We may finally see a Kadabra on a Pokemon Trading Card in the near future, as a 20-year long dispute seems to finally be over. One of the more bizarre bits of trivia about the Pokemon franchise is that Kadabra has not appeared on a Pokemon trading card in nearly 20 years due to a public dispute with the mesmerist Uri Geller. However, Geller recently confirmed to The Gamer that he had given the Pokemon Company permission to use Kadabra on Pokemon cards once again. "Due to the tremendous volume of emails I am still getting begging me to allow Nintendo to bring back Kadabra/Yungeller, I sent [...] a letter to the chairman of Nintendo giving them permission to relaunch the Uri Geller Kadabra/Yungeller worldwide," Geller told The Gamer via email.
In 2000, Geller sued the Pokemon Company over Kadabra, which is known as Yungerer in Japan. Because other Pokemon in Kadabra's line are named after magicians (Abra is called Casey in Japan after Edgar Cayce and Alakazam is named Foodin after Harry Houdini) and because Geller's stage act also involves bending spoons, Geller claimed that the Pokemon was based on him without his permission.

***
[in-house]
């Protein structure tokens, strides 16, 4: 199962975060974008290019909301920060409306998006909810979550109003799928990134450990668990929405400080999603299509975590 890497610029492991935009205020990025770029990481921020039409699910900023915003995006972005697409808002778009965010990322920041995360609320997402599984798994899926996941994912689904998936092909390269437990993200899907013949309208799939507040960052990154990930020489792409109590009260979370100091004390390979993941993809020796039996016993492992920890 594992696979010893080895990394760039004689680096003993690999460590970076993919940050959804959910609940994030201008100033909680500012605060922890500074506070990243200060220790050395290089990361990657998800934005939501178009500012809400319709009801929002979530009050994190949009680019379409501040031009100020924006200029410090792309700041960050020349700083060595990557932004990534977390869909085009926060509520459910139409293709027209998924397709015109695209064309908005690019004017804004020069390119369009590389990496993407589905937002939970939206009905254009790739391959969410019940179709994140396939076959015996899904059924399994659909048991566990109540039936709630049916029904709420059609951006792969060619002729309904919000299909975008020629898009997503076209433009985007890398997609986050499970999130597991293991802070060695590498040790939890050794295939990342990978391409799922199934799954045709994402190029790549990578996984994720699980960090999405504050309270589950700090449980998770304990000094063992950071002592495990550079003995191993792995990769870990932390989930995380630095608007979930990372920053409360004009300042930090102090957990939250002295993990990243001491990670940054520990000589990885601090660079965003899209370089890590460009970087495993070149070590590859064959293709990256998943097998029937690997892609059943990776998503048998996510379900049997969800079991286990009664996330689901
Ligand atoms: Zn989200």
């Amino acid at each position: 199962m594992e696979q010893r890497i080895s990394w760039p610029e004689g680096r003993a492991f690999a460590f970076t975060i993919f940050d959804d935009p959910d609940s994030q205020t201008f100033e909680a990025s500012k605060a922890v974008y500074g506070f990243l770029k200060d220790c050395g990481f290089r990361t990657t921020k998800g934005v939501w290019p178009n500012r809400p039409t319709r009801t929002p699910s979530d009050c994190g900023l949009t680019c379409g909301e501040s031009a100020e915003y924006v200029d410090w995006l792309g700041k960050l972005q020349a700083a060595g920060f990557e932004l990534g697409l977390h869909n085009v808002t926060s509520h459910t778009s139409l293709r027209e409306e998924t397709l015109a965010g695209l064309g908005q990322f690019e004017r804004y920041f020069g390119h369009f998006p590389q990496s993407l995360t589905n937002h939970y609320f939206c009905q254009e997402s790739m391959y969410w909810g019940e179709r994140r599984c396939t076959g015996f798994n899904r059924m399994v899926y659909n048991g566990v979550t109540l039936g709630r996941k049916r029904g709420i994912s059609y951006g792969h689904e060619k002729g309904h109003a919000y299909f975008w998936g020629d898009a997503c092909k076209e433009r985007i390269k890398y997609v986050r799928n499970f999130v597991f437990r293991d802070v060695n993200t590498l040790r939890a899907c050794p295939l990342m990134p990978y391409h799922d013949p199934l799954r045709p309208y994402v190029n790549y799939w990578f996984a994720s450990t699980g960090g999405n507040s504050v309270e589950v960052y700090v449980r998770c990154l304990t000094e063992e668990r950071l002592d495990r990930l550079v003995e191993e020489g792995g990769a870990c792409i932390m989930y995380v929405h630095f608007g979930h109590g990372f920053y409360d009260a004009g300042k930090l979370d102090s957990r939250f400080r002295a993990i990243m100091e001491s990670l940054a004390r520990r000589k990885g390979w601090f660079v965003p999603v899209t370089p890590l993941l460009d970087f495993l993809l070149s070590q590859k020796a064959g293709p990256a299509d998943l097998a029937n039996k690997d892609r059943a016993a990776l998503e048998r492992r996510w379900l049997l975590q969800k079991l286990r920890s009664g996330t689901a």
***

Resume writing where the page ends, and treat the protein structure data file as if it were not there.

As a result of the lawsuit, the Pokemon Company stopped printing cards featuring Kadabra, resulting in the Pokemon having the fewest number of cards out of any original Pokemon. Abra was similarly affected by the lawsuit, although the Pokemon Company has occasionally given Abra the ability to evolve straight to Alakazam, skipping over the middle evolution entirely. Thanks to cards like EX cards or the more recent V cards, The Pokemon Company has published several Alakazam cards that bypass the traditional evolution mechanics of the game. For instance, the recently released "Vivid Voltage" expansion features Alakazam as a V card, which counts as a "Basic" Pokemon and can be played without the need to evolve it.
Neither Nintendo nor The Pokemon Company has not commented on the Geller's claim that his dispute over Kadabra is over.